Background: There is a global agreement in the medical community that a significant proportion of dementia cases could be prevented or postponed. One of the factors behind this agreement comes from scientific evidence showing that mind-body interventions such as mindfulness and yoga for the elderly have been related to a range of positive outcomes, including improved cognition performance in seniors with mild cognitive impairment (MCI). Objective: This study aims to evaluate the effectiveness of a yoga-based mindfulness intervention (YBM) versus psychoeducational sessions for older adults with MCI attending Hospital Clinic Universidad de Chile in Santiago. Method: Two-arm, individually randomized controlled trial (RCT) will be carried out at Clinical Hospital Universidad de Chile in Santiago. Older people over 60 years with any type of MCI using a score < 21 in the Montreal Cognitive Assessment (MoCA) test and a score of 0.05 in the Clinical Dementia Rating (CDR) Scale; and with preserved activities of daily living will be randomly assigned with an allocation ratio of 1:1 in either the yoga-based mindfulness intervention or the active control group based on the psycho-educational program. People who have performed yoga and/or mindfulness in the last 6 months or/and people with a psychiatric clinical diagnosis will be excluded from the study. Montreal Cognitive Assessment, the Lawton Instrumental Activities of Daily Living Scale (IADL), the Barthel Index (BI), the Pemberton happiness index, the Geriatric Anxiety Inventory (GAI) as well as the Geriatric Depression Scale (GDS-5) will be administered by blinded outcomes assessors before random assignment (Pre-test), the week following the last session of the intervention (post-test), and then after 3- and 6-months follow-up. Results: The YBM intervention protocol based on a video recording has been adapted and designed. This is the first RCT to examine the effects of a yoga-based mindfulness intervention in improving cognitive and physical functions and mental health outcomes for Chilean elderly diagnosed with MCI. It is expected to be implemented as an acceptable and effective non-pharmacological option for older people with MCI. Conclusion: Providing evidence-based programs such as preventive therapy for Alzheimer’s disease has relevant implications for public mental health services in Chile.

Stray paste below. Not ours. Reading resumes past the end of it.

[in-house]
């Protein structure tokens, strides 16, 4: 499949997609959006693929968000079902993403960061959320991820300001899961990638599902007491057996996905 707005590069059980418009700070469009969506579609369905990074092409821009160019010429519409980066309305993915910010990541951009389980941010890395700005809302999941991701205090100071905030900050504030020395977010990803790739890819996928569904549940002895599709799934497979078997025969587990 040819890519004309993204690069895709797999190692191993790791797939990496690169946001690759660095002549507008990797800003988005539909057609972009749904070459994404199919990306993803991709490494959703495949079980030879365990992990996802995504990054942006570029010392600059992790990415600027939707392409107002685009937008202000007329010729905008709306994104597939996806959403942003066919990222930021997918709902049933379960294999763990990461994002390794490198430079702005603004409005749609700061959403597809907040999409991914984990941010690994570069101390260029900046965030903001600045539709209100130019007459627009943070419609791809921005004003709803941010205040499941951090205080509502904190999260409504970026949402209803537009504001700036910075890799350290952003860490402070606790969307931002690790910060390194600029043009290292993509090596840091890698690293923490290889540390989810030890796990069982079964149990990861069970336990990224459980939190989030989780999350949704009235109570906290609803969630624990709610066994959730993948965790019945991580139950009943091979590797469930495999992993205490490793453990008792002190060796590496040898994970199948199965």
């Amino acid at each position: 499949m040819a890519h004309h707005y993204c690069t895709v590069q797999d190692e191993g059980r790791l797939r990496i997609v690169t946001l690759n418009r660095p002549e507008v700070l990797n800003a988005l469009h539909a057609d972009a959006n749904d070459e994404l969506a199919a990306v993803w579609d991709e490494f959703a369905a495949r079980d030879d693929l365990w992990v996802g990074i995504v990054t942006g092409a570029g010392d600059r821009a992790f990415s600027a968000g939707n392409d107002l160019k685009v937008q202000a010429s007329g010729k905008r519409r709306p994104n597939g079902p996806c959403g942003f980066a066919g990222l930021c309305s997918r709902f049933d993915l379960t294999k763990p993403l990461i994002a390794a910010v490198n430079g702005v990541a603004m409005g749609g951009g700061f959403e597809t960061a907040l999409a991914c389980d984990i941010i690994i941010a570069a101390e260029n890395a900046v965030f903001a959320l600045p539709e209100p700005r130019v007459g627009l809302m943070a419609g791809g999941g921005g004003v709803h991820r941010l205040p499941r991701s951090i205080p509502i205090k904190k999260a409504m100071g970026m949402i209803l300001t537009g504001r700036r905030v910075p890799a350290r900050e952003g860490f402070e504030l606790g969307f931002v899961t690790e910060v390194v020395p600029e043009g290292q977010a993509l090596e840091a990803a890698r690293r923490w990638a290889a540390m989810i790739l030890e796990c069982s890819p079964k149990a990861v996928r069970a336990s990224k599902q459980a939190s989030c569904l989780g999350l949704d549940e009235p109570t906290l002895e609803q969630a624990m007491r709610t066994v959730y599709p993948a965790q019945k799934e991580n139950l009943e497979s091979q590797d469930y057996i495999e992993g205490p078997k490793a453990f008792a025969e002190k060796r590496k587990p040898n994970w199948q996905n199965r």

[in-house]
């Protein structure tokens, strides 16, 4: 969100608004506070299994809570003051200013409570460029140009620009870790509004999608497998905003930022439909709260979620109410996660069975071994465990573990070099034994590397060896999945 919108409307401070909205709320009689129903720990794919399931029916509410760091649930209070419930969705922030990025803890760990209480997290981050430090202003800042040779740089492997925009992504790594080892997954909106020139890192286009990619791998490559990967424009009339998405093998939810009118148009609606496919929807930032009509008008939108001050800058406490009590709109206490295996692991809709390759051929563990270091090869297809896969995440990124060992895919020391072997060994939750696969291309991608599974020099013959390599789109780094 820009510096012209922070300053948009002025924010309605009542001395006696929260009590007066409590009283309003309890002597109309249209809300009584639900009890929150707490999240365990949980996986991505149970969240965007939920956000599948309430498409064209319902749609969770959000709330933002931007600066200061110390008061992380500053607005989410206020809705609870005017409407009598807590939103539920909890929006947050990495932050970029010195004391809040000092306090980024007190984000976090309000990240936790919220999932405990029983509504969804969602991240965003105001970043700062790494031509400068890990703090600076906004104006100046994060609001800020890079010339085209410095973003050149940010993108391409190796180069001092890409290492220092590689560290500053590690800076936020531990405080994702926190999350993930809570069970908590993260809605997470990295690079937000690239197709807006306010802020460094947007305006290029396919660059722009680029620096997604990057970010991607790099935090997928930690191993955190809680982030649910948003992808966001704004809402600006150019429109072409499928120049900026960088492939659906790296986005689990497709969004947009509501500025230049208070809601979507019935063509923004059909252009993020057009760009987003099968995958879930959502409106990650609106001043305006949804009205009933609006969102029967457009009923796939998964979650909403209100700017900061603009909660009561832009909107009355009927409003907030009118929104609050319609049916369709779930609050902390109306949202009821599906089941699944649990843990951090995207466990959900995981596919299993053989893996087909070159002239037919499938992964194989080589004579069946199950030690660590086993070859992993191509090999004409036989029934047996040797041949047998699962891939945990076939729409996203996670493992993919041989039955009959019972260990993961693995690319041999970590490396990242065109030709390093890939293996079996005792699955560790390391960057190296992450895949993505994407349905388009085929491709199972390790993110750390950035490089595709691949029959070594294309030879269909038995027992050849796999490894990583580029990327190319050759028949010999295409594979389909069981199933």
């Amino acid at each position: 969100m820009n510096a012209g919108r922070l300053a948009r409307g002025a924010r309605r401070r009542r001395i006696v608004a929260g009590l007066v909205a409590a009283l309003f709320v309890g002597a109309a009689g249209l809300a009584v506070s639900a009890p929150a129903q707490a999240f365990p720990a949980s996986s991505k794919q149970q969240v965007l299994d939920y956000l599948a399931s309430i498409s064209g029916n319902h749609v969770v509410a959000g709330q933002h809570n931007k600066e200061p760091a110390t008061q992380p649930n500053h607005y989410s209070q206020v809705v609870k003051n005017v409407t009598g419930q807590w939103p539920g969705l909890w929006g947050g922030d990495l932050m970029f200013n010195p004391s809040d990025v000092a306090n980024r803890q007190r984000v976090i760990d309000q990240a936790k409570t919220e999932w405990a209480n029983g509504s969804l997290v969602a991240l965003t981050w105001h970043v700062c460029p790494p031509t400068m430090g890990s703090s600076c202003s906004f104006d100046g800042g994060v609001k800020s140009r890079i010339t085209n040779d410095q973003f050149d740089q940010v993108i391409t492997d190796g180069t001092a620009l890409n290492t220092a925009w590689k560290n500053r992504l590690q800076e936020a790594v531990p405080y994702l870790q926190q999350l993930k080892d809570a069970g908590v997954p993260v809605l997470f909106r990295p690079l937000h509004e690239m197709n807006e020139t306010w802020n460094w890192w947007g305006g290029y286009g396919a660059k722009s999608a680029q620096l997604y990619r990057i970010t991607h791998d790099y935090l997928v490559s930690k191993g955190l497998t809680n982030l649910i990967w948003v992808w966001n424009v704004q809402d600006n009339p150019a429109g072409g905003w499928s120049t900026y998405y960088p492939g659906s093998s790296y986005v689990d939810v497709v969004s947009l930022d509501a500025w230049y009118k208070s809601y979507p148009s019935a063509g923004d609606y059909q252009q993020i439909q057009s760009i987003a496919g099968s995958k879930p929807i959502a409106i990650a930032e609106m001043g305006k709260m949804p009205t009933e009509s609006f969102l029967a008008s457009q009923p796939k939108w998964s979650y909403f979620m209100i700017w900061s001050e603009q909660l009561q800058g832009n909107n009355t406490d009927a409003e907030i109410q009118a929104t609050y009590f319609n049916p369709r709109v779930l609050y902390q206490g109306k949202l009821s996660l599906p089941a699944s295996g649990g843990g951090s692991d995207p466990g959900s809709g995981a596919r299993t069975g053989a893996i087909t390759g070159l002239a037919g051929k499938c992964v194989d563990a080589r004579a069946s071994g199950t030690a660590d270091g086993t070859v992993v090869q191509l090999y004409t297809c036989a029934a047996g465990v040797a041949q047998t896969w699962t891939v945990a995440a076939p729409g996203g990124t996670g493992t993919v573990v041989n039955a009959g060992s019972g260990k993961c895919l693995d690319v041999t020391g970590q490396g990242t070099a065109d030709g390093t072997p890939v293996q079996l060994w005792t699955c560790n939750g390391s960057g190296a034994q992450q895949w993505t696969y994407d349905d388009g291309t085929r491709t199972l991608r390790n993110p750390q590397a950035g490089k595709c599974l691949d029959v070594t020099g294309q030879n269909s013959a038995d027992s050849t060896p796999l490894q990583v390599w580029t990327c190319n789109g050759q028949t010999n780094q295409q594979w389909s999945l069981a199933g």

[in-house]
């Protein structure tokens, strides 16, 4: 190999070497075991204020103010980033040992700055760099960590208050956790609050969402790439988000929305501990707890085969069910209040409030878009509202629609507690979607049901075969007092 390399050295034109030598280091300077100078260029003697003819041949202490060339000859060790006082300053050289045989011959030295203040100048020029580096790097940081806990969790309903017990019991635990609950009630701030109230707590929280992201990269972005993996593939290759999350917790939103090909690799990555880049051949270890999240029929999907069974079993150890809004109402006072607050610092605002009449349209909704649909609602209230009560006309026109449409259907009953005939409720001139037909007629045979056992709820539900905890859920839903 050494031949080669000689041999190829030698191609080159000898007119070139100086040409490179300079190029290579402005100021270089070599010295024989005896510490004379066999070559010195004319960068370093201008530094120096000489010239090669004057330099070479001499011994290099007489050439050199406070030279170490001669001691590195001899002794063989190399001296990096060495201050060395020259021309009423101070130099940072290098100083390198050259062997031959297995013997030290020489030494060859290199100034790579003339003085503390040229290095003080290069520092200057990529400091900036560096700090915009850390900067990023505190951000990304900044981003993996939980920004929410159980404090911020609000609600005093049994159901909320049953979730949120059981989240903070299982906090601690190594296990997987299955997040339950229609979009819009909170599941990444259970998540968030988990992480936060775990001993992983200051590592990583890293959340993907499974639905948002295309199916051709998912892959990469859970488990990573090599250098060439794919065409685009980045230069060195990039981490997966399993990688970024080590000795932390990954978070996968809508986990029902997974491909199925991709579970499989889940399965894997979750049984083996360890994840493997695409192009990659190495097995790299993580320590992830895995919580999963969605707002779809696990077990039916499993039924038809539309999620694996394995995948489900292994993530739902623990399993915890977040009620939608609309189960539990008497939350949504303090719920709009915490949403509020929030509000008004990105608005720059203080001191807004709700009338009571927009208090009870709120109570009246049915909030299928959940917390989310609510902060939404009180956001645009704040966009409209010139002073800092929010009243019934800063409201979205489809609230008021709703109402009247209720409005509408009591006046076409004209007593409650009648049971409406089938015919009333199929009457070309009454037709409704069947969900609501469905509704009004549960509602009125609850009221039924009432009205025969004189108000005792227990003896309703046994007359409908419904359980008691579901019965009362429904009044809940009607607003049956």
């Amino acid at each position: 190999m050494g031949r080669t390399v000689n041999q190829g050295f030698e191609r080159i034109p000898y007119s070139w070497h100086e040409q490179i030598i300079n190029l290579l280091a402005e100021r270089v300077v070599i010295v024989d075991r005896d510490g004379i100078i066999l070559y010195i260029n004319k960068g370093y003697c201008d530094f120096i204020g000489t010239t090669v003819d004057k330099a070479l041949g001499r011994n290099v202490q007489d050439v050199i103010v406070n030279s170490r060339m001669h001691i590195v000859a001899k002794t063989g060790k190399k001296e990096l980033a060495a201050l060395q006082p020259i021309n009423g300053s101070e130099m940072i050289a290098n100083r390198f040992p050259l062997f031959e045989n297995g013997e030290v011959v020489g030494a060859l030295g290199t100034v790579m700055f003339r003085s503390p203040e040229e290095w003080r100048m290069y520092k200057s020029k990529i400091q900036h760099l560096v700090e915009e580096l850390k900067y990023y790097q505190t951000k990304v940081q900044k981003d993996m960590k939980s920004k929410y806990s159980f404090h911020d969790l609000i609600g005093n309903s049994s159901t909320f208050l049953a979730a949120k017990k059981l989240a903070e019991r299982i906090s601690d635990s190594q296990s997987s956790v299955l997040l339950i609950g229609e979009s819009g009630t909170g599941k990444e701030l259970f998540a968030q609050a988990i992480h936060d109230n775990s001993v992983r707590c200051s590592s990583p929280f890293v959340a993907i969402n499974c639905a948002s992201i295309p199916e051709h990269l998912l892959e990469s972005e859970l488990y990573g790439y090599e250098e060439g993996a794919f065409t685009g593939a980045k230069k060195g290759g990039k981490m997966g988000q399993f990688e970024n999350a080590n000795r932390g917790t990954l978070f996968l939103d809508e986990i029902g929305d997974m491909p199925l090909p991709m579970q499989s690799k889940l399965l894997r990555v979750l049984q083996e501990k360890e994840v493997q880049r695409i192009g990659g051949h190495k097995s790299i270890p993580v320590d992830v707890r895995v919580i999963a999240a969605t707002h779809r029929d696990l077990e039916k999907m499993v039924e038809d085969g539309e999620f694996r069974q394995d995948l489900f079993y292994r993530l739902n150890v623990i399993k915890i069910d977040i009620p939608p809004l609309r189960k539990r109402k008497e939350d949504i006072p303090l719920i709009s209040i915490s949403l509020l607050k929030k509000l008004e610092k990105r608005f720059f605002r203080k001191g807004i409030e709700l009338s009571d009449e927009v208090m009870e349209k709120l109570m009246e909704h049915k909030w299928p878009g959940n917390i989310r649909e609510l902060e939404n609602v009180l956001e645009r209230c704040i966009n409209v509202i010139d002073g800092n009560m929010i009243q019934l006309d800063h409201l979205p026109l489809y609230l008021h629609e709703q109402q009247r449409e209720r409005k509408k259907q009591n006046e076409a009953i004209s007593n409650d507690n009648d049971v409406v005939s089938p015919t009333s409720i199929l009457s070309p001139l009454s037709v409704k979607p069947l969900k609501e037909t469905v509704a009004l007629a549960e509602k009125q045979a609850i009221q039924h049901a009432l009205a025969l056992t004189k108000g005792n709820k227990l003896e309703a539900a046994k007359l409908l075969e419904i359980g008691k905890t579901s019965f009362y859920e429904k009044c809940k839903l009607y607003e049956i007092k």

|Número de artículo||15374|
|Publicación||International Journal of Environmental Research and Public Health|
|Estado||Publicada - nov. 2022|
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